• Although small changes welcome - they are very small and i shudder to think of the the additional paperwork that agencies will have to provide in order to make sure their clients get the benefit.

    Then there is the issue of having to disclose that a client is subject to a multi-agency agreement ...... such clients are often very difficult to house in the first place even when only a few people have needed to be aware of their background.

    Unsuitable or offensive? Report this comment

  • Re exemptions ... how do they define 'homeless hostel' and 'resettlement support' and how do you evidence this to your local benefit office? I would expect they would use Supporting People funding as the yardstick, which is interesting given the number of SP funded schemes that are currently being decommissioned!

    Unsuitable or offensive? Report this comment

  • Joe Halewood

    Only just seen this on here and the title is very misleading.

    There is no real exemption for hostel dwellers at all and i copy my blog below from August after the 'exemptions' were officially released to show the real consequences of this governments lack of exemption and what it will mean.

    "I have blogged on here that the changes the DWP wishes to impose on exempt and supported accommodation (ESA) rents are wrong and will have negative consequences particularly for hostels and refuges.

    An update to other proposed HB reforms was issued yesterday, by way of an Explanatory Note, concerning the move from under-25s to under-35s now getting the shared room rate and not the 1 bed rate. This made two exemptions to this change these being (some) rough sleepers in limited circumstances and to high-end ex-offenders such as arsonists and sex offenders covered by MAPPA.

    These exemptions cast some light and strong inference on those who will be exempted from the DWP move from ESA rent to LHA-based rent, and of course who won’t be exempted.

    Those single people who won’t be exempted and we must assume only be guaranteed the shared room rate of LHA in the future include the following:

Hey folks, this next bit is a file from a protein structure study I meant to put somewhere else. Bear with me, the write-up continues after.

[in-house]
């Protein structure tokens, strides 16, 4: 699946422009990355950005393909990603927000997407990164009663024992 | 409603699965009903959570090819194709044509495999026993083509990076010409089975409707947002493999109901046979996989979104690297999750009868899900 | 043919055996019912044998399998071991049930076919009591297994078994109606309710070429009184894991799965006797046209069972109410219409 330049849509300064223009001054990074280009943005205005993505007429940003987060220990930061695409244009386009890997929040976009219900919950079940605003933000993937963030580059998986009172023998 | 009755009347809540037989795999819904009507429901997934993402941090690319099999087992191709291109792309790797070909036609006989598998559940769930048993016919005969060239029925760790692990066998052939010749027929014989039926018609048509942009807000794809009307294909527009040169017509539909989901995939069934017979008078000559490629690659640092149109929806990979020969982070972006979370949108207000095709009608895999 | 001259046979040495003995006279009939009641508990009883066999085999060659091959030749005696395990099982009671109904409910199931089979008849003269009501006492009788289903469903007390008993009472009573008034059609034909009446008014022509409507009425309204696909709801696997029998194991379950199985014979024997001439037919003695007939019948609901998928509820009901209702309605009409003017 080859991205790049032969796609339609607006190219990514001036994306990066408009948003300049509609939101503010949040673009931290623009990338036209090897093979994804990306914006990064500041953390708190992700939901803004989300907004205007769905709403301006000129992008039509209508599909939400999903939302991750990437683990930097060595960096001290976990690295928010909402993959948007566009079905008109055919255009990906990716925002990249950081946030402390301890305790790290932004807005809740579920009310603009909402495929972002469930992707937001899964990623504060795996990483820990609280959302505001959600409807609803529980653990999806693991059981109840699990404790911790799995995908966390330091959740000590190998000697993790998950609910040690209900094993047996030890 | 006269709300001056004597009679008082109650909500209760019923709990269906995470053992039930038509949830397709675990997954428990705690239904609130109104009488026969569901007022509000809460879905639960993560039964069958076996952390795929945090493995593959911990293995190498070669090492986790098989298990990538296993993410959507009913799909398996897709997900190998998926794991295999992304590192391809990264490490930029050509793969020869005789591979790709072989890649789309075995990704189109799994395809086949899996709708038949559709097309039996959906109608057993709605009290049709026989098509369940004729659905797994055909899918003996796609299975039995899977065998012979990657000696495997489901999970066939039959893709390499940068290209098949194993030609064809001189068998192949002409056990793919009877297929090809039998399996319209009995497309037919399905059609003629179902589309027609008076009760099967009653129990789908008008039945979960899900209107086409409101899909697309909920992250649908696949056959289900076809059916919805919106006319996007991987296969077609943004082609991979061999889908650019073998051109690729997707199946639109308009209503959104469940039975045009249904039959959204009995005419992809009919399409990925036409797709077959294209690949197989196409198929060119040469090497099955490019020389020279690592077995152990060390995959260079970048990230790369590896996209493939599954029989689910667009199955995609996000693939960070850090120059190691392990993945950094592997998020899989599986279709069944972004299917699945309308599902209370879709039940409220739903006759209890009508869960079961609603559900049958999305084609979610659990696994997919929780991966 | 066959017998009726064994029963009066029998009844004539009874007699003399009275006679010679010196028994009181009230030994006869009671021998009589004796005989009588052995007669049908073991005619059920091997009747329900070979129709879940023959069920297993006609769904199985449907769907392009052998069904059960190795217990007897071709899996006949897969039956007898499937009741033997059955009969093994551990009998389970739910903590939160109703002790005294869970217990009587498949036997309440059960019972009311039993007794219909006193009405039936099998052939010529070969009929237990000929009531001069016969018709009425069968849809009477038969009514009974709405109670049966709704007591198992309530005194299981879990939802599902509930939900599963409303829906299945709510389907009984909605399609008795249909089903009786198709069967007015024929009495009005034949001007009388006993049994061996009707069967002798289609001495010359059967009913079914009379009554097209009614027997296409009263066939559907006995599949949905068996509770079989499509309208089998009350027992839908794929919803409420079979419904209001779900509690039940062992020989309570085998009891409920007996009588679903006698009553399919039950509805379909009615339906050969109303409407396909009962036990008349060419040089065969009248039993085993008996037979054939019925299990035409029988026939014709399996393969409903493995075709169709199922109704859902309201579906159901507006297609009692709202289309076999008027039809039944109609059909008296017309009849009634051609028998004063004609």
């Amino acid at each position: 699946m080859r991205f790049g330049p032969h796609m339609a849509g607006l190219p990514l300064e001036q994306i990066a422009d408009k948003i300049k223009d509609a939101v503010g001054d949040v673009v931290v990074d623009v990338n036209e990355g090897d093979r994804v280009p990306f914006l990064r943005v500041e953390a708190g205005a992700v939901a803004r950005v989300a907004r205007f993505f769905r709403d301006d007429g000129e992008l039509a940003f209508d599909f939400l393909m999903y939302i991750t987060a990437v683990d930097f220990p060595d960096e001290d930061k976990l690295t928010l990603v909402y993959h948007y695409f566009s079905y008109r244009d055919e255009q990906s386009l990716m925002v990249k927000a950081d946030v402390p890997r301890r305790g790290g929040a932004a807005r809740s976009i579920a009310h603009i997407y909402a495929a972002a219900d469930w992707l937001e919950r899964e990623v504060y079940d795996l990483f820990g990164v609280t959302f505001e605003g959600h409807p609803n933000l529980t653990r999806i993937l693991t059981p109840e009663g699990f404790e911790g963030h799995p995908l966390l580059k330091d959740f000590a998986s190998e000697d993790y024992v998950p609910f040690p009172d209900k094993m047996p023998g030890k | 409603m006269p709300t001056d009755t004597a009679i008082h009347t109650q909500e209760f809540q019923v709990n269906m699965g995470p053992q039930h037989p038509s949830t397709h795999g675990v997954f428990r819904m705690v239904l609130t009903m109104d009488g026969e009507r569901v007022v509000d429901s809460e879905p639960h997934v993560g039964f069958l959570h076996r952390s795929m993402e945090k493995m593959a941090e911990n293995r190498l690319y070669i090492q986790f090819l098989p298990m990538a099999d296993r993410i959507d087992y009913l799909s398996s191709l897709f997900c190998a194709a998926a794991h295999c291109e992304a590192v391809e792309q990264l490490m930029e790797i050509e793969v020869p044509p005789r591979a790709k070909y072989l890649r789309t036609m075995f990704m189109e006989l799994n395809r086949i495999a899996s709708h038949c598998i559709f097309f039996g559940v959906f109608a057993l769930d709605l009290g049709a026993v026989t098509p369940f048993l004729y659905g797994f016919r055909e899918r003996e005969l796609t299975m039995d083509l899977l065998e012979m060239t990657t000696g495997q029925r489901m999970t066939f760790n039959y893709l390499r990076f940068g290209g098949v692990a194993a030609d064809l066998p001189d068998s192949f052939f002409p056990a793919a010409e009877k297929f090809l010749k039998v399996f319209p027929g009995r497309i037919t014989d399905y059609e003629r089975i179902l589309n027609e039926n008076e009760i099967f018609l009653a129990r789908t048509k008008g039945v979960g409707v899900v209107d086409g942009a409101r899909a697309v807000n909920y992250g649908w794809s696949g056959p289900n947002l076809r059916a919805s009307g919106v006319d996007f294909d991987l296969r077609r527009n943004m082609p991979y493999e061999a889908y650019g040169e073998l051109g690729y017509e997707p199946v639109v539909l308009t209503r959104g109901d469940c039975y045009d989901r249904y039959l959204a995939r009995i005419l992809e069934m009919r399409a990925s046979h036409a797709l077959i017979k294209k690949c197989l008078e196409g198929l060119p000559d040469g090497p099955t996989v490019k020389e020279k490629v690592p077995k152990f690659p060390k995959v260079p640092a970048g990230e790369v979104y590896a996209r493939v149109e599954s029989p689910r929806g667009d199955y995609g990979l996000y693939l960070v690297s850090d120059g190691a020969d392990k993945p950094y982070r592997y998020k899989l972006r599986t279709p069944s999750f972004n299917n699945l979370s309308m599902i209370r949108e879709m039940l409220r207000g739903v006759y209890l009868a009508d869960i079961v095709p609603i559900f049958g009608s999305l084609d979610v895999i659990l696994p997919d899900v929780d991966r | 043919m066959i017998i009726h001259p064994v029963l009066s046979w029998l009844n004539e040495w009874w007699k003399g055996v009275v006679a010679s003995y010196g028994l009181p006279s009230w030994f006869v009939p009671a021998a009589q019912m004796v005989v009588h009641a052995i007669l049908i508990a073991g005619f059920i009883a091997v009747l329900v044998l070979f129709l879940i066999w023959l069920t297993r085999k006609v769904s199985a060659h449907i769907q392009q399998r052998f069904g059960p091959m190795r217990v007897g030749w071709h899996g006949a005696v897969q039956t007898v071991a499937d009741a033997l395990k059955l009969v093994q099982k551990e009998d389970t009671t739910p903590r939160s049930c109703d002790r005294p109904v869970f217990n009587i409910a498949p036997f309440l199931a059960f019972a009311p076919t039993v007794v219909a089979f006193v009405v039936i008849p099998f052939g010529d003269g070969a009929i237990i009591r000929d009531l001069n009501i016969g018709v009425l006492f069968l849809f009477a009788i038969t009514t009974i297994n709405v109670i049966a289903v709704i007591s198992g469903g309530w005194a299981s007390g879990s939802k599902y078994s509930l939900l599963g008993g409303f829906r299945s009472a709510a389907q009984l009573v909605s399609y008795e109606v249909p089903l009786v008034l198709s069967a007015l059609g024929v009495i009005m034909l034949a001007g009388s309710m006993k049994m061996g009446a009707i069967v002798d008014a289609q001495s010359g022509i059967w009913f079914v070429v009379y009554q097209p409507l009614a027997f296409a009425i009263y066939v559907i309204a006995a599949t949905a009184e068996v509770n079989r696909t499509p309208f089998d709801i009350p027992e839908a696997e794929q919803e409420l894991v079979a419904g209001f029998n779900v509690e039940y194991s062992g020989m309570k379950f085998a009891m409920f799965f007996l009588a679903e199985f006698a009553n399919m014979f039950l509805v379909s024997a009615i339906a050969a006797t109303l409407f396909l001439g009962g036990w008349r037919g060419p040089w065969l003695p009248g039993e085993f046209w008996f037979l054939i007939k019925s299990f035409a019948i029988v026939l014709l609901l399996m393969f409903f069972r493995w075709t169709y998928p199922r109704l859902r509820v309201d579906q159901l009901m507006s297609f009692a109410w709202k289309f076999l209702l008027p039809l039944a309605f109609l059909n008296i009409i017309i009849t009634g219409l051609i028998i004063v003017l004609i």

1. Single women fleeing domestic violence and abuse
    2. Offenders not covered by MAPPA arrangements (ie the less serious ex-offenders)
    3. Single homeless persons with no offending history
    4. Single homeless persons aged under-35
    - And many others

    All of the above tend to inhabit hostel and refuge and receive ESA rent which averages £184 according to the DWP research paper. Note that as they are entitled to this under current law that is HB regulations, then payment of this is a mandatory entitlement. They will in the future receive the shared room rate of LHA which ranges nationally from about £55pw in the West Midlands to £79pw in Brighton in the South East. (The London rate is £124.)

    So excepting the London rate the client groups mentioned above including a single woman fleeing domestic violence and abuse will receive less than 50% of their rent. That is all they will be guaranteed under the DWP imposed LHA replacement plans. Rather than discuss emotive arguments that a serious sex offender has more chance of accommodation than a single woman fleeing violence and abuse, however valid a reality that is, let us look at the implications and the consequences of this policy.

    A refuge provider will have little choice but to change policy and not admit any single women without children fleeing violence and abuse. This is because such clients only attract between £55 and £79 in rent payments against a rent of £184. Even if the DWP decide to replacement ESA rent with LHA+25% – one of the options – then they still ‘attract’ a rent benefit of between £69 and £99 and this is still woefully short of the rent figure of £184.